Suprematism was founded by Kazimir Malevich. In his book The Non-Objective World, published abroad as a Bauhaus Book in 1927, Malevich described the inspiration which brought about the powerful image of the black square on a white ground:
- I felt only night within me and it was then that I conceived the new art, which I called Suprematism.
He created a suprematist 'grammar' based on fundamental geometric forms; in particular, the square and the circle. In 1915, Malevich exhibited his early experiments in suprematist painting. The centerpiece of his show was the Black Square, placed in what is called the red/beautiful corner in Russian Orthodox tradition, the place of the main icon in a house. "Black Square" was painted in 1915 and was a breakthrough in his career and in art in general. Malevich also painted White on White which marked a breakthrough from polychrome to monochrome suprematism.
Some of the titles to paintings in 1915 express the concept of a non-euclidean geometry which imagined forms in movement, or through time; titles such as: Two dimensional painted masses in the state of movement.
Association[change | edit source]
The Supremus group met from 1915 onwards to discuss the philosophy of suprematism and its development into other areas of life. There was some crossover with constructivism, with suprematists such as Lyuba Popova and especially El Lissitzky working on propaganda and industrial design.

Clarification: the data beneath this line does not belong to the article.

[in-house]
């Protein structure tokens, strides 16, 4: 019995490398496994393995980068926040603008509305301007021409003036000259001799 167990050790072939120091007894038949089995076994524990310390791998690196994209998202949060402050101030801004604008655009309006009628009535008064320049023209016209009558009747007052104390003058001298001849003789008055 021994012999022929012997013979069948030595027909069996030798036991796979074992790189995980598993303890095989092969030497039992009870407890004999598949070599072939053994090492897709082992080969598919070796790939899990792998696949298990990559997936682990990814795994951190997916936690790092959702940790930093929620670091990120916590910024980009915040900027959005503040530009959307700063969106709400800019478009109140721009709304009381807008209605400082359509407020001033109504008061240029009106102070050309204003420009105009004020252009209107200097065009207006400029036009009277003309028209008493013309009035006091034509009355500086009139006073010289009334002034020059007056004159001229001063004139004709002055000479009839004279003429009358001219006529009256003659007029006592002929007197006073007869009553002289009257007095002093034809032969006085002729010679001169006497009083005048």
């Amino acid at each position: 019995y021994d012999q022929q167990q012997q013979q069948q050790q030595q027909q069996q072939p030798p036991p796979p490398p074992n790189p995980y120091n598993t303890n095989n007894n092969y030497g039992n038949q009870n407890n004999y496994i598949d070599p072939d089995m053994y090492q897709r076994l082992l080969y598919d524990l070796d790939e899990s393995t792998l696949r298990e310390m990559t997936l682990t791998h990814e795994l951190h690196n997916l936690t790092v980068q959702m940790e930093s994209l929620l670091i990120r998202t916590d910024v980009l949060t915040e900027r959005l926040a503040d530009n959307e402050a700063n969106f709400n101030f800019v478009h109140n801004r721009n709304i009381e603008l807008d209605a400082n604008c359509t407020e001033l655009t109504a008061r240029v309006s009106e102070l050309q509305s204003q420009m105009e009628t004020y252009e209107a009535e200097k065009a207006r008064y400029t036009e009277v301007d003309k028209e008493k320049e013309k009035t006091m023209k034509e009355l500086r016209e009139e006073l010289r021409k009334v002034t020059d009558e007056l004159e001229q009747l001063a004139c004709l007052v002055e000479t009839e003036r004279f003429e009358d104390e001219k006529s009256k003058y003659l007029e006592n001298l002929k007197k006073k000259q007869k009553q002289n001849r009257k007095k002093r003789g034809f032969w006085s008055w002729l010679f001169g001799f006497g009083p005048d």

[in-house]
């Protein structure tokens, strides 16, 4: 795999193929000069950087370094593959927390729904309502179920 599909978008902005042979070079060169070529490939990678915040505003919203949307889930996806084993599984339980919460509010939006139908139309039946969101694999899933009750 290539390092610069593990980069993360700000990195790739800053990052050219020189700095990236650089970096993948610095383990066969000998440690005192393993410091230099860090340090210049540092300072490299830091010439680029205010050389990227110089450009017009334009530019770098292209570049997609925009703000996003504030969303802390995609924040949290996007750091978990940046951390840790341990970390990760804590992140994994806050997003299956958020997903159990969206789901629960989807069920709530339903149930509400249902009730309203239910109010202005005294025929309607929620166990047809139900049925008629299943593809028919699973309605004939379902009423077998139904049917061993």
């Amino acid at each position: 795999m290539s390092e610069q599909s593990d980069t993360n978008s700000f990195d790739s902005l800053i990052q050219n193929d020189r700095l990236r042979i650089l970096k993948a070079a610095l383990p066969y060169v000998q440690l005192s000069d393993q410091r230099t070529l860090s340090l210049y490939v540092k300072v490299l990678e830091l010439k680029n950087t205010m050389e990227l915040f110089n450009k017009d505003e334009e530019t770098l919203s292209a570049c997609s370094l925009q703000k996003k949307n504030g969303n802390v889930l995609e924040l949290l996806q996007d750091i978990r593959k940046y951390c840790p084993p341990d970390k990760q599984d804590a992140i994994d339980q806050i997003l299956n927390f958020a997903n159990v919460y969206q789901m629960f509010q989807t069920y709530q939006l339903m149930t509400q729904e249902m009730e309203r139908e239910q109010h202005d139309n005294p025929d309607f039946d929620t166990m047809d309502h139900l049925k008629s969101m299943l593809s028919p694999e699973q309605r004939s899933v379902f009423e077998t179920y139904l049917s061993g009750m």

Lissitzky spread suprematist ideas abroad in the early 1920s.
Architecture[change | edit source]
Nikolai Suetin used suprematist motifs on works at the St. Petersburg Lomonosov Porcelain Factory where Malevich and Chashnik were also employed, and Malevich designed a suprematist teapot. The suprematists also made architectural models in the 1920s which offered a different conception of socialist buildings to those developed in constructivist architecture.
Malevich's architectural projects were known after 1922 Arkhitektoniki. Designs emphasized the right angle, with similarities to De Stijl and Le Corbusier, and were justified with an ideological connection to communist governance and equality for all. Another part of the formalism was low regard for triangles which were dismissed as ancient, pagan, or Christian.
Social context[change | edit source]
This development in artistic expression came about when Russia was in a revolutionary state, ideas were in ferment, and the old order was being swept away. As the new order became established, and Stalinism took hold from 1924 on, the state began limiting the freedom of artists. From the late 1920s the Russian avant-garde experienced direct and harsh criticism from the authorities and in 1934 the doctrine of socialist realism became official policy, and prohibited abstraction and different artistic expression.
References[change | edit source]